World's Forest Animal Population Drops 53% Since 1970: WWF Report
By Wesley Rahn
The global population of forest-dwelling vertebrates has plummeted in the period between 1970 and 2014, according to a study published Tuesday by the World Wide Fund for Nature (WWF) in Berlin.
The study, titled Below The Canopy tracked the development of 268 vertebrate species and 455 populations in forests around the world. It found that the numbers of birds, mammals, amphibians and reptiles have dropped by an average of 53 percent since 1970.
A landmark report on the state of forest-dwelling wildlife highlights a crisis below the canopy, but also that with… https://t.co/jtvgpDm2FP— WWF 🐼 (@WWF 🐼)1565702146.0
In light of these figures, the WWF called on the international community to declare a global forest emergency and to begin taking steps to reverse the trend by adopting sustainable forestry policies and beginning the process of restoring lost forest habitats.
Deforestation and degradation of forests are thought to be responsible for more than 60 percent of the decline in populations, according to the study.
Effect on Climate Change
WWF researchers emphasized that a rich variety of animal species is vital to forest ecosystems. According to the study, a decline in forest vertebrates has "serious consequences for forest integrity and climate change, because of the role that particular vertebrate species play in forest regeneration and carbon storage. Other essential functions for forest ecosystems performed by animals include pollination and seed dispersal.
"Forests are our greatest natural ally in the fight against global warming," said Susanne Winter, program director at WWF Germany. "If we want to reverse the worldwide decline in biodiversity and prevent the climate crisis, we need to protect the forests and the species living there."
Winter pointed out that animals and forests live in symbiosis, and if certain species dwindle, flora will begin to suffer.
"Forests depend on an intact animal world to perform functions essential to life," she said. "Without animals, it is harder for forests to absorb carbon, as tree species important for protecting the climate could be lost without animals."
Recovery is Possible
Loss of habitat is not the only threat facing the world's forest animals. According to WWF researchers, overexploitation, invasive species, climate change and disease are also factors harming population levels. And while forest degradation was identified as the primary driver of population loss, restoring forests alone would not solve the problem.
To increase animal populations, the WWF said local communities must be engaged to address "overexploitation of wildlife, and tackling invasive species to address the multiple pressures on forest species."
The study showed that conservation measures restored the population of gorillas in Central and East Africa and that of capuchin monkeys in Costa Rica.
"Success stories show that with the right conservation strategies, forest vertebrate populations can recover," the report said.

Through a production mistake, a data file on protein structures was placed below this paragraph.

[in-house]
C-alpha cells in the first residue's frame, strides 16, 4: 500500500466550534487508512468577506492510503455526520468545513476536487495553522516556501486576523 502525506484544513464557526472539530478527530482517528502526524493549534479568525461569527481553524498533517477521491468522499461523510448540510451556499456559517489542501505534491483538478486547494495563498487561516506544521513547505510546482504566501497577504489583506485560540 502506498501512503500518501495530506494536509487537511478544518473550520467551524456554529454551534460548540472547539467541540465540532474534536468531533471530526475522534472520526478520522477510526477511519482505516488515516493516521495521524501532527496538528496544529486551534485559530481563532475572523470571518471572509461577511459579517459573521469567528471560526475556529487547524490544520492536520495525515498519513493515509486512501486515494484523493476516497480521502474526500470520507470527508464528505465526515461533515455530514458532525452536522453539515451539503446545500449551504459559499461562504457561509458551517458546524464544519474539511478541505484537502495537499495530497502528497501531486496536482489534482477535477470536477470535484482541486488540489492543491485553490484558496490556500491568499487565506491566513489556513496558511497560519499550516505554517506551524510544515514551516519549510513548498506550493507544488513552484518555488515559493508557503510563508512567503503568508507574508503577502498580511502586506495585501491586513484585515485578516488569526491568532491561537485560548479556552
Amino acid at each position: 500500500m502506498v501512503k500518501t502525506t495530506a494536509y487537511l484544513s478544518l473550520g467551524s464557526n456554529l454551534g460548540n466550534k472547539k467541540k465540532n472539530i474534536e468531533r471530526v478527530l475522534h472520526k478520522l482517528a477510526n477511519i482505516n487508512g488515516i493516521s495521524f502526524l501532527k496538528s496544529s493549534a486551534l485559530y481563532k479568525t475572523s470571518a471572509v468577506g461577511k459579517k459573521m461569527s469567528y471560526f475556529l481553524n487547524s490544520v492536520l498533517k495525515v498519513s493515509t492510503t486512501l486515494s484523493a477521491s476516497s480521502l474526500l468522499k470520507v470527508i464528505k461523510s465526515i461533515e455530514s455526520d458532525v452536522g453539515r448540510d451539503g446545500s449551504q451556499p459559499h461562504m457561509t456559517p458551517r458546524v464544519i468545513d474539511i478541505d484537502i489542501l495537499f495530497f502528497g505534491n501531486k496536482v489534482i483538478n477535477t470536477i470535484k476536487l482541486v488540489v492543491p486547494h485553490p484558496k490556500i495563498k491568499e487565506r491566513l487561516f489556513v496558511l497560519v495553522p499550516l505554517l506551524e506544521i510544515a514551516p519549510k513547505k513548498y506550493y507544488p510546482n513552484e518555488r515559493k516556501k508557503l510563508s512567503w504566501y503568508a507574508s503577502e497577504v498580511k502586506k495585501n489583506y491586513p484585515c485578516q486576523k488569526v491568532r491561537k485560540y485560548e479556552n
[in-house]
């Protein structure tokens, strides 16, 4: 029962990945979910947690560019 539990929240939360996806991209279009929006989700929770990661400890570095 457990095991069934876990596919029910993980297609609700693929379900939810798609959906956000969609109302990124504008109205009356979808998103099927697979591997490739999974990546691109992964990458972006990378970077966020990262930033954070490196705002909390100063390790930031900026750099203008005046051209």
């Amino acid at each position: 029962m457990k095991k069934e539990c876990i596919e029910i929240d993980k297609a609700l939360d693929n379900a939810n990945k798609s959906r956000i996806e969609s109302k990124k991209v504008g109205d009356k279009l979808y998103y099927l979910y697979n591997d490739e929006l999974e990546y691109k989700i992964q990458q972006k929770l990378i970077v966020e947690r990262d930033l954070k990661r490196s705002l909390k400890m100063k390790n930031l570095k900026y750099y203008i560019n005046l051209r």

Reposted with permission from our media associate Deutsche Welle.
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Supporting Students<p>Besides encouraging Ghanaians to swap vehicles for affordable bikes, Ghana Bamboo Bikes Initiative is helping students save time on walking to school so they have more time to learn.</p><p>Each time they sell a bike, they donate a bike to a schoolchild in a rural community, who might otherwise have to walk for hours to get to school.</p><p>Dapaah knows how transformative a shorter journey to school can be to academic performance. She grew up living with her <a href="https://www.youtube.com/watch?v=sb3joGYmx9A&feature=emb_logo" target="_blank">grandpa, a forester in a rural part of the country</a>.</p><p>"We had to walk three and a half hours every day before I could go to school. He later bought me a bike, so I finished senior high and wanted to go to university."</p><p>The experience inspired her to launch Ghana Bamboo Bikes Initiative with two other students at college.</p><p>"When we started this initiative, I looked back and said, when I was young, I had to walk miles before I could get to school, and sometimes if I was late, I was punished.</p><p>"Why don't we donate bikes for students to encourage them to study and so they can have enough time to be on books."</p><p>To date, they have sold more than 3,000 road, mountain and children's bikes – and Dapaah says they plan to donate <a href="https://www.entrepreneur.com/video/350343" target="_blank">10,000 bikes to schoolchildren over five years</a>.</p>
Empowering Women<p>The enterprise is also providing local jobs. It teaches young people to build bikes, particularly women and those in rural communities, where jobs can be scarce. More than 50% of people they have trained are women.</p><p>Dapaah says they want to boost the number of people they employ to 250 over the next five years and they are looking to partner with NGOs to build a childcare facility so mothers can continue to work.</p>
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